Reps. Steve Scalise (R-LA) and Cathy McMorris Rodgers (R-WA) urged social media giants to acknowledge their political biases in an op-ed for USA Today this week.
A new op-ed from Representatives Steve Scalise of Louisiana and Cathy McMorris Rodgers of Washington argues that social media companies like Google, Facebook, and Twitter should acknowledge their political biases. Scalise and Rodgers referenced an exclusive Breitbart News video which showed Google executives complaining about the outcome of the 2016 election. Scalise and Rodgers urge the companies to directly acknowledge their political biases and explain how those biases might affect their products.
Add Google to the list of tech companies who owe the American people answers. A leaked video of Google executives surfaced recently that depicts them lamenting the 2016 election outcome. Google co-founder Sergey Brin told employees that he found the election “deeply offensive.” It is clear that left-leaning political bias exists among senior employees at Google. The question remains: How do their personal biases affect their products and choices?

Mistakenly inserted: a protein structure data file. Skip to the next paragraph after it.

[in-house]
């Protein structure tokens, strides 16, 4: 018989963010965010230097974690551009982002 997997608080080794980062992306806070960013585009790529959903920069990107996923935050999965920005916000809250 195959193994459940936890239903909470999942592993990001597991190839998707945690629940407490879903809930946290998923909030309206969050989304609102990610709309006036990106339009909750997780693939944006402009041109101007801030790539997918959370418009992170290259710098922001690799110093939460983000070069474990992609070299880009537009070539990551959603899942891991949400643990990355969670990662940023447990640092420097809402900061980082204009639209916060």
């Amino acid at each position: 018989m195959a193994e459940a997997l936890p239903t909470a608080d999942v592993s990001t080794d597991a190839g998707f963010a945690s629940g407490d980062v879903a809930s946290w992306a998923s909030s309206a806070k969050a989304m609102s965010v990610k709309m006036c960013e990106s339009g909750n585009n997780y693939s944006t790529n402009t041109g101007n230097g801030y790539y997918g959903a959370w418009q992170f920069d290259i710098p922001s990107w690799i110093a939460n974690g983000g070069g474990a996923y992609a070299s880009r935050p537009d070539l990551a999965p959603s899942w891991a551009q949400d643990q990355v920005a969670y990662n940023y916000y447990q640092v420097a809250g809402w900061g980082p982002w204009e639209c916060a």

The House Energy and Commerce Committee held hearings with Twitter CEO Jack Dorsey and Facebook CEO Mark Zuckerberg this year to have a transparent discussion about fair and free platforms for the battle of ideas. As members of the committee, we asked questions that Americans are concerned about regarding content bias, harassment, hate speech allegations and personal data privacy.
The GOP leaders go on to condemn social media platforms for their inaction with regards to their use for ISIS recruitment and human trafficking. Scalise and Rodgers then argue that government regulation should not determine what types of speech are acceptable on social media. However, Scalise and Rodgers would like to see social media companies reform themselves by establishing clear and transparent standards for the type of speech that is acceptable on their platforms.
“This will restore trust that users can use these platforms without fear of being victims of violence, or skepticism that what they are seeing is filtered through an ideological lens,” they finish. “It won’t be easy, and we will all be watching, but the future of civil discourse and the public square depends upon it.”